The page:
If your physician worries about your risk of falling, she soon may tell you to take a walk. A team from Neuroscience Research Australia (NeuRA) and the University of New South Wales in Sydney (NSW Sydney) are developing a smart watch algorithm called Watch Walk to evaluate an individual’s risk of falling by monitoring walking speed and stability. The researchers published their findings in Scientific Reports.

Building the Watch Walk algorithm entailed two stages. First, the team recorded data to create the digital gait biomarker algorithm. A study group of 101 19-to-81-year-old subjects wore a wrist wearable with an on-board accelerometer while running in a lab setting and while performing specific actions and routines in their own homes. The team prescribed the movements to measure structured mobility tasks. Stage one culminated with an algorithm ready for validation based on gait including posture, cadence, walking speed, and stride length. According to the researchers, these factors can help predict the subject’s risk of falling. The data can also provide insight into overall health and functional decline.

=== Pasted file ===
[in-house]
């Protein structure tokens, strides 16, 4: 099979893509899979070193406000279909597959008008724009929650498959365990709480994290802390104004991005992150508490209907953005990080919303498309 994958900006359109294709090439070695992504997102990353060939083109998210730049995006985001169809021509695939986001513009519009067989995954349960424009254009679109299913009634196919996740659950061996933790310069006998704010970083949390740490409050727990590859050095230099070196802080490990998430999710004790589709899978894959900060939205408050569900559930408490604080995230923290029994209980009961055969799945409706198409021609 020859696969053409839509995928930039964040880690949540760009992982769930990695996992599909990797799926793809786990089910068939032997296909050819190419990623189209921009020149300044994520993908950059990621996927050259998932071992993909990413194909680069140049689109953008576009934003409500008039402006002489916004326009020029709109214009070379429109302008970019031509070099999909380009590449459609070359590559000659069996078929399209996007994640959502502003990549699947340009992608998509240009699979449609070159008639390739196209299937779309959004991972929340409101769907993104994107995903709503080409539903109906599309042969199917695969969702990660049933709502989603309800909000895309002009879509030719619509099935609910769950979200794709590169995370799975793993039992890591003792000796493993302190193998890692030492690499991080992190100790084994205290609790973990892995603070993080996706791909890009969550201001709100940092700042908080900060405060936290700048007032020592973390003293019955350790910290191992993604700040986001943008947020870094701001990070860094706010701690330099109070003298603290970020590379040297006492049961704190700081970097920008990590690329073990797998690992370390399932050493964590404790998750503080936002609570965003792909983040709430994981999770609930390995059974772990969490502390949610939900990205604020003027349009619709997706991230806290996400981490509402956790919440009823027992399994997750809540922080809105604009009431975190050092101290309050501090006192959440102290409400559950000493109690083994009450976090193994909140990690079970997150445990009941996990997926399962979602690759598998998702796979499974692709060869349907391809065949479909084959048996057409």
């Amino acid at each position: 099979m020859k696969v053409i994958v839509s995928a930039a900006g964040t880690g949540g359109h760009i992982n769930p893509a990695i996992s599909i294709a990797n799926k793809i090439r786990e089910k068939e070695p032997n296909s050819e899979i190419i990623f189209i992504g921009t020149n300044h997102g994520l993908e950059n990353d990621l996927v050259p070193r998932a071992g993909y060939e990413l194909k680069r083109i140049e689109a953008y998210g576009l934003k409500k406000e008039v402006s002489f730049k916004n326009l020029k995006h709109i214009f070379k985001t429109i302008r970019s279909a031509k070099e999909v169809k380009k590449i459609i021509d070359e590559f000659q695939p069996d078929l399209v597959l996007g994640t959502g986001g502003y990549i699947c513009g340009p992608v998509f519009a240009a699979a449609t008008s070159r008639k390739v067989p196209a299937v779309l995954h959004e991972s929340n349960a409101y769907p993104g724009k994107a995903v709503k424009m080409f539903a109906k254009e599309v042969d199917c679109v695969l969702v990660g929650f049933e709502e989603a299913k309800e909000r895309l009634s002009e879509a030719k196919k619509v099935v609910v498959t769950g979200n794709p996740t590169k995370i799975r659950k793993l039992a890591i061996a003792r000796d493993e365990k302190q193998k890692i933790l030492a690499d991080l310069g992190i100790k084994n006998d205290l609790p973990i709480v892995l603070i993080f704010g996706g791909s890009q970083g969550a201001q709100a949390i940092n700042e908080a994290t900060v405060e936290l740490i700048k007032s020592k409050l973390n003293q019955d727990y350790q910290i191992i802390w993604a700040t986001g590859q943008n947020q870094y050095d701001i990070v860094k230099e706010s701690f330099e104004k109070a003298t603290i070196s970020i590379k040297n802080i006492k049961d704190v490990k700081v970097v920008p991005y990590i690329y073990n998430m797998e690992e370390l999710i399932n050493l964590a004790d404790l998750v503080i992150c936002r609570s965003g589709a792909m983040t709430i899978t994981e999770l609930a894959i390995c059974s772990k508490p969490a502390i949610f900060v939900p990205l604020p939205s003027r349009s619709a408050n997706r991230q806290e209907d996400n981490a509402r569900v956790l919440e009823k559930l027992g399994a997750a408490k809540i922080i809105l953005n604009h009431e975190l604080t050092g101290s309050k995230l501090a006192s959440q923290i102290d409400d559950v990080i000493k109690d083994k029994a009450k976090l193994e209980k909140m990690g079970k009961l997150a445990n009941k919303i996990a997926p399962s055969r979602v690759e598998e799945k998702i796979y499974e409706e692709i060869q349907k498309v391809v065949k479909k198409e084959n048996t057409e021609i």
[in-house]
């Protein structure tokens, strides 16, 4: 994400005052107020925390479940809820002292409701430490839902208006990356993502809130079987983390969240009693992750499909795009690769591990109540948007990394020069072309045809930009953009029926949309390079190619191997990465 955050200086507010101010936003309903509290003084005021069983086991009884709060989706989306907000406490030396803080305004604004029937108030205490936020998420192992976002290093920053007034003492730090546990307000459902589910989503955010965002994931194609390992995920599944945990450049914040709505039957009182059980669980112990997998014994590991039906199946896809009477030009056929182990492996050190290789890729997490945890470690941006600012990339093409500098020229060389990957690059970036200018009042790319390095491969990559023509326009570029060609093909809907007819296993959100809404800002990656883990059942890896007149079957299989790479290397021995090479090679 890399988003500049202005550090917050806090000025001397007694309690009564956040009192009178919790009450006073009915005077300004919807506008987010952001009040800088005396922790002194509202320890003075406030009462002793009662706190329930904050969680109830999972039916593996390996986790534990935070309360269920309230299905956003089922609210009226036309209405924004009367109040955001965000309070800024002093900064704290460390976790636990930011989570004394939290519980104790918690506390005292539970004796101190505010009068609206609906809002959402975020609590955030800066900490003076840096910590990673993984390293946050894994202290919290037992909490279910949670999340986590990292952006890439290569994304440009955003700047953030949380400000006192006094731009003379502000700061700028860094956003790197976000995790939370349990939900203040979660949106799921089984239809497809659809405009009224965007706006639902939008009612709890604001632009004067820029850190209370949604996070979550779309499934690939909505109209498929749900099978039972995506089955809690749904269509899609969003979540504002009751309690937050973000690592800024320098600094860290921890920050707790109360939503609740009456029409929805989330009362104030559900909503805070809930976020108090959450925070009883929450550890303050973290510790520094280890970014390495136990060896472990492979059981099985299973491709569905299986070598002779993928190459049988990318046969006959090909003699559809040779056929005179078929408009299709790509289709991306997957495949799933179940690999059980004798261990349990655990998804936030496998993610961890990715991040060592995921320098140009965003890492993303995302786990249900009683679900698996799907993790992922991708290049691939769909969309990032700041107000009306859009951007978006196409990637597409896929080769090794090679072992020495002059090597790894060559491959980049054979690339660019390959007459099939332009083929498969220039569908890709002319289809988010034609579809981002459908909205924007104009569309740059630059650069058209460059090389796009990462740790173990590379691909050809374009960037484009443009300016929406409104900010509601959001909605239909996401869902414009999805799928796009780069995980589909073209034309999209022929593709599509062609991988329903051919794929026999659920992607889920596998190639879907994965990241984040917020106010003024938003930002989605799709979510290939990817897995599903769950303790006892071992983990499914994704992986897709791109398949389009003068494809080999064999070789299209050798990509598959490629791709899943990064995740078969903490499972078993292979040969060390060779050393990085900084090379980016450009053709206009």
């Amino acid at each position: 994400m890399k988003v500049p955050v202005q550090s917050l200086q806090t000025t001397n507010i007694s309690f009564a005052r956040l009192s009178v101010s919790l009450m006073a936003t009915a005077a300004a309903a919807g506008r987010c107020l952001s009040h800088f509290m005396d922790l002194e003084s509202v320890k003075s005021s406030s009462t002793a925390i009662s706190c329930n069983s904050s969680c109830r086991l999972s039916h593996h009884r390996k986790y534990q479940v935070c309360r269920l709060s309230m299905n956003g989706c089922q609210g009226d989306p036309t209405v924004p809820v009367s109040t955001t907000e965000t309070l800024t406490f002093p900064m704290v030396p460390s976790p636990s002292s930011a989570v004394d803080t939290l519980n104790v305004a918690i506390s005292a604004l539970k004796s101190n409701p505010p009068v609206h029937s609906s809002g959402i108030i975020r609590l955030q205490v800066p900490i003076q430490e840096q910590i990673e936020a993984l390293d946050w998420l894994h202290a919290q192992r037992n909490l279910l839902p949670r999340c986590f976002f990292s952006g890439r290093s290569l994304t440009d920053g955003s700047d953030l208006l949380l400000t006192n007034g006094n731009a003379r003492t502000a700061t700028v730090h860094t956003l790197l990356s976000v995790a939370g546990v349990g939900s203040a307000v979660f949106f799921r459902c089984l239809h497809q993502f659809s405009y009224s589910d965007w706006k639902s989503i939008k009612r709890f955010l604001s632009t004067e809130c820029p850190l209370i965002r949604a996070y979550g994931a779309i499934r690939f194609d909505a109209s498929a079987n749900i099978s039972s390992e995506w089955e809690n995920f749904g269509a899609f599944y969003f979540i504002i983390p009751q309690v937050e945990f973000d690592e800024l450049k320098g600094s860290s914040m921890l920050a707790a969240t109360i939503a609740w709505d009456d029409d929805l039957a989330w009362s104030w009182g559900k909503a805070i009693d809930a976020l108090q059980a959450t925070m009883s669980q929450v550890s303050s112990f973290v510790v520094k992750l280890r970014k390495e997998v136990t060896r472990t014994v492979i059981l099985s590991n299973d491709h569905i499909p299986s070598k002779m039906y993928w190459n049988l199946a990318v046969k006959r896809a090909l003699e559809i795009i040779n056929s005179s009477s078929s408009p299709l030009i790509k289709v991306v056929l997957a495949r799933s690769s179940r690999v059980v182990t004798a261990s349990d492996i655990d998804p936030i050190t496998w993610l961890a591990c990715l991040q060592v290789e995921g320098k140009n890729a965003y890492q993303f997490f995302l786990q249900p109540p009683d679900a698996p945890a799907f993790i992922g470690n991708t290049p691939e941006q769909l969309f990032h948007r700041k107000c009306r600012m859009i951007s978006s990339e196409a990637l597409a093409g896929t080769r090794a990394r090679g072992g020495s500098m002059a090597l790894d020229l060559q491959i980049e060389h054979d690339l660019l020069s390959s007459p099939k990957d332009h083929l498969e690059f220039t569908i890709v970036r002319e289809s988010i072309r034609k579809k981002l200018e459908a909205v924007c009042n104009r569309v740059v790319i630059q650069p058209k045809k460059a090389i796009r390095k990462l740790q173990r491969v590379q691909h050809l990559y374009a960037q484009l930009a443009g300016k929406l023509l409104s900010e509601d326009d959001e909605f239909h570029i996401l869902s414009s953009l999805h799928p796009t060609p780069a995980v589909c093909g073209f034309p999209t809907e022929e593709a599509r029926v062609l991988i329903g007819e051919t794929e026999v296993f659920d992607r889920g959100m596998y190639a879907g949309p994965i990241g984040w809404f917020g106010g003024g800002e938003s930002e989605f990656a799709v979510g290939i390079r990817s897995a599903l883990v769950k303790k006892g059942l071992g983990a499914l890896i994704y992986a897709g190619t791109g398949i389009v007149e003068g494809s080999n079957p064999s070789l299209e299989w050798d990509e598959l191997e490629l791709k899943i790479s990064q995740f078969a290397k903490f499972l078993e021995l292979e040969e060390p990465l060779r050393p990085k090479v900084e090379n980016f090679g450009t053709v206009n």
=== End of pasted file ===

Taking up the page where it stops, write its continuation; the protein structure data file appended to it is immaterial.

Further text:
The team validated the Watch Walk gait biomarker algorithm with a larger test group of 77,822 people in the UK Biobank database. The UK Biobank is a vast and globally accessible medical research resource containing genetic and health data from more than a half million people from the UK. Subjects in the validation stage of the Watch Walk development project wore the wrist device on their dominant wrist for seven days. The subjects, who were 46 to 77 years old, recorded an aggregate of 11,646 four-second movement recordings. The algorithm validation test classified the recordings in four categories. The Watch Walk algorithm showed high levels of precision for walking (93%), running (98%), stationary (86%), and unspecified arm activities (74%).

Earlier gait biomarker analysis studies relied on data that was obtained solely while walking on treadmills or fixed-length walkways, the study authors said. According to Professor Stephen Lord, Senior Principal Research Fellow at NeuRA and UNSW Medicine & Health, “the growth of wearable device technology in recent years has provided an accessible and approachable method of fall prevention in older people. Watch Walk demonstrates that this technology can also be highly accurate in real-world settings.” The Australian team intends to release the Watch Walk app in late 2023.